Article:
04 November 2009

Canadians transfer command of Kandahar's 'Role 3' hospital to U.S.

Col. Danielle Savard, left, departing commanding officer at the Role 3 hospital, poses for photos with her replacement, U.S. Navy Capt. Darin Via at a change of command ceremony at RC South headquarters at Kandahar Airfield, Afgahanistan, Oct. 15, 2009. Photograph by: Bruce Ward, Canwest News Service.

Thank you and well done, Canada!

KANDAHAR AIRFIELD, Afghanistan — The multinational hospital here has "a hard-earned reputation" among coalition soldiers, Col. Danielle Savard, the hospital's departing commanding officer, said Thursday at a change-of-command ceremony.

"They rightfully believe if they arrive with a heartbeat, they will probably survive," said Savard, who handed over command of the Role 3 hospital to U.S. Navy Capt. Darin Via.

The U.S. also takes on lead-nation status from the Canadian Forces.

Canada has been running Role 3 for the past three years.

"We have saved more lives than we possibly thought we would do," said Savard, who took command of the multinational medical unit in the spring of 2009. "We are a multinational unit when you look at the uniforms. However, we are working as one team, with one vision and one goal: saving lives and taking care of each other."

Maj. Gen. Mart de Kruif, the International Security Assistance Force's RC South commander, noted in a speech that since he took command last November, coalition forces have lost "253 colleagues and saw more than 600 soldiers evacuated back to their country with life-changing wounds."

Although these figures "sometimes take your breath away, it could have been much, much worse," he said.

In 2009, more than 4,000 patients were taken from the battlefield by medevac helicopter, most of them coalition soldiers, he said.

"All of them needed urgent medical attention. Only a few of them did not survive. These figures show that we have a robust and courageous medical system in place. It also tells you something about our Role 3."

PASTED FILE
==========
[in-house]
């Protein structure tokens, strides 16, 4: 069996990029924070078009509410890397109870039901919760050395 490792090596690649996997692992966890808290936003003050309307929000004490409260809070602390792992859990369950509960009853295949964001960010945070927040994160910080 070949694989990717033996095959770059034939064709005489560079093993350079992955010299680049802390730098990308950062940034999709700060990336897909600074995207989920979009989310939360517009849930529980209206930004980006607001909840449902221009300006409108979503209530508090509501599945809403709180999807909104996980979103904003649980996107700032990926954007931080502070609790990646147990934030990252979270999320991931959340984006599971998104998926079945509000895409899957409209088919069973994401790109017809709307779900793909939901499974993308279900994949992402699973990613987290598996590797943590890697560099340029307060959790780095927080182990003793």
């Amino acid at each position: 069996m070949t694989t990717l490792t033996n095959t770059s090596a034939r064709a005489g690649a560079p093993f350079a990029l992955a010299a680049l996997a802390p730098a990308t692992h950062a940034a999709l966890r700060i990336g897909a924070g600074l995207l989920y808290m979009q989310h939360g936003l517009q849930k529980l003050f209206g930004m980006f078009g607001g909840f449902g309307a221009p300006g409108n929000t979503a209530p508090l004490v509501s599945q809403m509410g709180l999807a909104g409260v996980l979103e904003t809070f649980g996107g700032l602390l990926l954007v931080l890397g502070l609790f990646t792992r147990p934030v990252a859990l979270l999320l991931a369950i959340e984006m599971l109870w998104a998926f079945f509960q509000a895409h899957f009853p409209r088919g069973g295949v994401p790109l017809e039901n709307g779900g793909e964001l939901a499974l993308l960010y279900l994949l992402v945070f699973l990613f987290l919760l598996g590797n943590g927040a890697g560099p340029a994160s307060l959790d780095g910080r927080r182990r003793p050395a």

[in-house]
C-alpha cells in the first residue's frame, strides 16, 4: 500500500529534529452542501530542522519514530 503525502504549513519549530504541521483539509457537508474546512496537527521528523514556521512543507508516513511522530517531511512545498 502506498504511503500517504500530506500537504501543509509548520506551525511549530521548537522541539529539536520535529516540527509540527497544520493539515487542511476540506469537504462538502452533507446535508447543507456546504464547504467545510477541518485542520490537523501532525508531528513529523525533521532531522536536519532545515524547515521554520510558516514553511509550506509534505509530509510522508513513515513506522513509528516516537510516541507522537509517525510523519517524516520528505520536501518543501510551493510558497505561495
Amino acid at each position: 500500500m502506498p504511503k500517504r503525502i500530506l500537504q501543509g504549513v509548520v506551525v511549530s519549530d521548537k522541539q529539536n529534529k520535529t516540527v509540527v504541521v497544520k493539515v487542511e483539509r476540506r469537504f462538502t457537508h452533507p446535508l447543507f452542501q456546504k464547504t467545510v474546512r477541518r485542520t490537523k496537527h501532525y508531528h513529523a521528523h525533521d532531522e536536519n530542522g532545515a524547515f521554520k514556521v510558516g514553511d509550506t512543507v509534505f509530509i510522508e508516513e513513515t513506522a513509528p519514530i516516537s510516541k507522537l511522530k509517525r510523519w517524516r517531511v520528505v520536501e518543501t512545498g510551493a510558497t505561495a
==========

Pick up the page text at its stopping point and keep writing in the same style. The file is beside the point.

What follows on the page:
Speaking to reporters after the ceremony, Savard spoke with pride of the tremendous amount of hard work carried out by medical staff.

"Sometimes we worked 18 hours without a break, just to be sure that the patient comes first. We have saved so many lives, it's hard for us if somebody dies."

Savard said it was an emotional day for her: "It's my big family I'm leaving behind."

Via, who has Role 3 experience in Iraq, said he was "honoured and humbled by taking over from Col. Savard and the Canadians.

"They've done a phenomenal job and it's going to be big shoes to fill but I think we have the right people to make it a successful mission."

Excellent video story from Global News that might take a while to load but is worth the wait. At the end, Maj. Brent Crawford of 1 Field Ambulance - who'd been up all night the night before delegating medical staff and the use of equipment to save the life of a severely wounded American soldier - movingly talks about the reason he's there:

"The thing I miss most about being here in Afghanistan is being with my son. And, ironically, that's the reason why I'm here today. I want to be able to say to myself that I made a very small but personal contribution to making the world a more stable and secure place for him to grow up."

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